That would mean this 6 km2 atoll has given the French a territorial claim of 1.52 × 109 km2 of sea bed in the pacific and the ownership of the resources there.

Not bad for a place that can barely sustain human habitation.

And the stuff in the paper about tritium was pretty good as well.

Sea Ice Research
Working on the sea ice of the Bellingshausen Sea

Whilst wandering around various old textbooks I came across a wonderful quote:

Polar ice cannot be studied as other branches of science, philosophy, medicine or law are studied. The study of sea ice belongs among the most exhausting disciplines which have to be studied on the spot, in loco status nascendi et vitae, and which require strong men, absolutely sound in mind and body, courageous, willing and fit to renounce all comfort, thoroughly prepared both in theory for the work and ready to face all the hardships that may come like a bolt from the blue and in the most unfavourable moments. The sea-ice has to be studied far away, in the north or south, in white deserts of ice, where there is nothing, nothing else, no shelter no help; and where, on those vast plains in which the chasms of the sea keep tearing open and unsurmountable obstacles in the shape of mountains of ice keep piling up, the Lord only is with man.

and as long as man will listen to the roar of the waves above the depth of the the sea, as long as the human eye will follow the play of the northern light on the silent snowy landscapes, and far away in infinite space, and so long as it will look out for the celestial bodies far away in infinite space, so long the romance of the Unknown will lead the human genius forward and upward!” (Nansen, Nebelheim.)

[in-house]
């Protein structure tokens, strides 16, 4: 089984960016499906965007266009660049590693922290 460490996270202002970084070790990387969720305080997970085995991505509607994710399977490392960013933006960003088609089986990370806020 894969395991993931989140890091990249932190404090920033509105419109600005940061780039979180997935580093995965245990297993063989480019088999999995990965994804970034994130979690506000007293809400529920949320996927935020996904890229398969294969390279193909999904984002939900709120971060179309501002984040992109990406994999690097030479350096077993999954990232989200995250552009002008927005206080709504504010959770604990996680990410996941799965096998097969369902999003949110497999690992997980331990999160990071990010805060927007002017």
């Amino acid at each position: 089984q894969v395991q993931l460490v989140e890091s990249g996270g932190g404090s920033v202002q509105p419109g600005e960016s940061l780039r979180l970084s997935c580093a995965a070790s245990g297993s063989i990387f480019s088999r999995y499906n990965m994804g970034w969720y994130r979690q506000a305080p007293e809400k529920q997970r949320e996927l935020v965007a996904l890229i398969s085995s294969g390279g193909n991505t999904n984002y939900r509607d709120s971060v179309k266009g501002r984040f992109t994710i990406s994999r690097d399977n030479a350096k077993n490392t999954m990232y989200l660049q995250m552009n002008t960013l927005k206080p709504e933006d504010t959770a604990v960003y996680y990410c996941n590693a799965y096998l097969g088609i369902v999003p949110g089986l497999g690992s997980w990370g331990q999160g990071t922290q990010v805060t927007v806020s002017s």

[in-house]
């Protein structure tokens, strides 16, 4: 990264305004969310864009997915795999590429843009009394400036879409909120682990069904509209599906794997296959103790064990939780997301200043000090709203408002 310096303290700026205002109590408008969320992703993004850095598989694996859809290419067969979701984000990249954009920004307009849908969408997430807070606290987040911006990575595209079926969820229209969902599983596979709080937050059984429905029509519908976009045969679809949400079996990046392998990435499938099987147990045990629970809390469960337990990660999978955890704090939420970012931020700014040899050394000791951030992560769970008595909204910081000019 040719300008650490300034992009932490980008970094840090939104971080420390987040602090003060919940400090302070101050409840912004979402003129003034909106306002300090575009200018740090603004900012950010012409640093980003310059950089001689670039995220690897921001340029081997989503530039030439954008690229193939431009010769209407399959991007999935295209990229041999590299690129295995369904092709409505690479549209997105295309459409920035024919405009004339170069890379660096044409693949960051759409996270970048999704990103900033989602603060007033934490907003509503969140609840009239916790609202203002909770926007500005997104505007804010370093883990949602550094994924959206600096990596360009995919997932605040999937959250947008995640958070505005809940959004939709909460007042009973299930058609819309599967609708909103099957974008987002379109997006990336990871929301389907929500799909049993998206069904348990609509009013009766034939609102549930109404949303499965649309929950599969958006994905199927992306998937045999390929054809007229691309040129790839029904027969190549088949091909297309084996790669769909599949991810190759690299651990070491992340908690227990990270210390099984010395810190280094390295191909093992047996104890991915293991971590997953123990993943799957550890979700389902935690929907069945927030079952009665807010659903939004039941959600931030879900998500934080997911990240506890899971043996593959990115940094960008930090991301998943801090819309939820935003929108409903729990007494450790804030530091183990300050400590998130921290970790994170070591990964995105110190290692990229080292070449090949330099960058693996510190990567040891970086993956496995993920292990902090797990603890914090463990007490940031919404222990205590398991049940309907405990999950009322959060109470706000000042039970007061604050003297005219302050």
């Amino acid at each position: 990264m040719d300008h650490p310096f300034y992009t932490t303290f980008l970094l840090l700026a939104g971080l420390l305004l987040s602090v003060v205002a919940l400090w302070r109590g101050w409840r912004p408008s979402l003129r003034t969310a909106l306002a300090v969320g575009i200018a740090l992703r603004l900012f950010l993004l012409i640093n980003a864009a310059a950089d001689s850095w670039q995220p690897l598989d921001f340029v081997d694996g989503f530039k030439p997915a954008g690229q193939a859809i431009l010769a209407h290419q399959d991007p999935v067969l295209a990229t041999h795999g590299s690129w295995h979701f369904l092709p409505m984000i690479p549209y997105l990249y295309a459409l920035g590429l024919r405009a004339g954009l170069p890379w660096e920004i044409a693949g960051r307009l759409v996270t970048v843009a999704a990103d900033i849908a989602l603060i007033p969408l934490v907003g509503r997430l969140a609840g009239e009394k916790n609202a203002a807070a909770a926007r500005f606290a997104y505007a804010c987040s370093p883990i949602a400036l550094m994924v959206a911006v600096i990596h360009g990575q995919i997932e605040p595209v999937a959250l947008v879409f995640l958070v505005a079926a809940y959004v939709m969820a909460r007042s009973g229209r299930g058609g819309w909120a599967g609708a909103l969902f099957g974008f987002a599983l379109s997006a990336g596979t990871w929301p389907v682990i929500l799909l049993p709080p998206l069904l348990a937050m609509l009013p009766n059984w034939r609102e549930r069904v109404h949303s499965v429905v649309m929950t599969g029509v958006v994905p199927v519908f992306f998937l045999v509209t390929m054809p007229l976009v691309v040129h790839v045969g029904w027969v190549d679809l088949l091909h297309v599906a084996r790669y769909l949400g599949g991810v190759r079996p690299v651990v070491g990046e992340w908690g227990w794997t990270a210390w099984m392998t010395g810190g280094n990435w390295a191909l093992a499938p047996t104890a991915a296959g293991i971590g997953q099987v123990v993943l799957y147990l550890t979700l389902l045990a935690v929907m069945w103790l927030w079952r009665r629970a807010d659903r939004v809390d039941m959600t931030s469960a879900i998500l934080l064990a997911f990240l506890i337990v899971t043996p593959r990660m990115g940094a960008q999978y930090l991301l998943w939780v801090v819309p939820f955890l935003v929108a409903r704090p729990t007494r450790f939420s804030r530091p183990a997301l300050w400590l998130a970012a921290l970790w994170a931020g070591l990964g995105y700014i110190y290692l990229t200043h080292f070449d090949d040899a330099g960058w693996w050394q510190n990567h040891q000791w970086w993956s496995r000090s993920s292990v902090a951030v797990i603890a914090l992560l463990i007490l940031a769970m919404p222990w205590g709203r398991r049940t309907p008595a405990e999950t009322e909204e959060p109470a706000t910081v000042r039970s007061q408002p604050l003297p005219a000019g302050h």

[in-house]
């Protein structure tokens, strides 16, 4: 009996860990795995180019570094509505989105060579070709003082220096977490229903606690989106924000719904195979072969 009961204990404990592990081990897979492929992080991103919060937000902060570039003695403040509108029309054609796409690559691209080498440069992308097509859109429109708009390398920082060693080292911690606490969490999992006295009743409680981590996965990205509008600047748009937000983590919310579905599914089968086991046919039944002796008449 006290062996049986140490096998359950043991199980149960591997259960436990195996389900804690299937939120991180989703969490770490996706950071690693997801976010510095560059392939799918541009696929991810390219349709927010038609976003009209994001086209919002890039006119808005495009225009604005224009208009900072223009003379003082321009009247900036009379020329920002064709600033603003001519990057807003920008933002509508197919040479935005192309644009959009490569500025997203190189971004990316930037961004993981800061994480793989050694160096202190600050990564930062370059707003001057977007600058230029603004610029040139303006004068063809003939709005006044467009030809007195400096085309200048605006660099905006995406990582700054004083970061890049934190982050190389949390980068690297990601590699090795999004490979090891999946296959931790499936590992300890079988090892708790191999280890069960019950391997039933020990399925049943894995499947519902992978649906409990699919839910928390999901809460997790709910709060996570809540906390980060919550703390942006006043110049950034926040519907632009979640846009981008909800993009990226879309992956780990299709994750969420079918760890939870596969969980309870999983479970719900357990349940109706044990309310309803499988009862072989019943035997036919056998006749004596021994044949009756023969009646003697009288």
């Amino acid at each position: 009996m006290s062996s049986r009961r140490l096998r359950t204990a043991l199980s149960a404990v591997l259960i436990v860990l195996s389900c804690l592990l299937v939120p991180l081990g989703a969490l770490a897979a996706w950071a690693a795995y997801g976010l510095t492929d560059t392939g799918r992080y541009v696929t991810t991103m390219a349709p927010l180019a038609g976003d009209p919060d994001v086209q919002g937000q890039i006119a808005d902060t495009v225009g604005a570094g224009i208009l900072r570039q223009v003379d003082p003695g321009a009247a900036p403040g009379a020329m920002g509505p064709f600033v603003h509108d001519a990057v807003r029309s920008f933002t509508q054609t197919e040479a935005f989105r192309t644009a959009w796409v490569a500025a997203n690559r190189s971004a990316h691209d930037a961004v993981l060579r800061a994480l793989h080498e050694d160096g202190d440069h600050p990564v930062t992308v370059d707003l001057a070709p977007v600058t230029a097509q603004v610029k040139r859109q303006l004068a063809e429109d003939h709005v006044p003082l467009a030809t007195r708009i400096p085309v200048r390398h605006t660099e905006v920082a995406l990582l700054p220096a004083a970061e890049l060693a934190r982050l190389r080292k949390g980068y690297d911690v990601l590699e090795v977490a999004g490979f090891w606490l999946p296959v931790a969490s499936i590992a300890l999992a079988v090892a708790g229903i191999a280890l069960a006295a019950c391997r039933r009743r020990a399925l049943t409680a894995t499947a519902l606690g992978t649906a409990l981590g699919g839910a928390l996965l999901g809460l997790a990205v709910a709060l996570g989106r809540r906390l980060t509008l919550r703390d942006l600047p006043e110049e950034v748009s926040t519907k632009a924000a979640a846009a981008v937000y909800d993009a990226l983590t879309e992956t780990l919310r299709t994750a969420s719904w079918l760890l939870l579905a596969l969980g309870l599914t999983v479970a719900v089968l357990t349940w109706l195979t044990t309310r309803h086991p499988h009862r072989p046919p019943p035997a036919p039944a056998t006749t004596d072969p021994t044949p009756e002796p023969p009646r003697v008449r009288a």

It is a quote from the beginning of Cryologia Maris by Josef Zukriegel, which was published in 1935 by the Geographical Institute of the Charles IV. University.

All of what Zukriegel says is all true of course - except naturally lots of women do sea ice research as well. In fact if you look at the latest AR5 IPCC report, and chapter 4 which is on the cryosphere, you will see many brilliant women polar scientists in the reference list.

Josef is a bit hard to track down for a Brit, but he does have an island named after him in Antarctica. If you look at the extremely useful gazetteer of the UK Antarctic Place names committee you can see it is actually in quite a hard place to get too.

  ...continue reading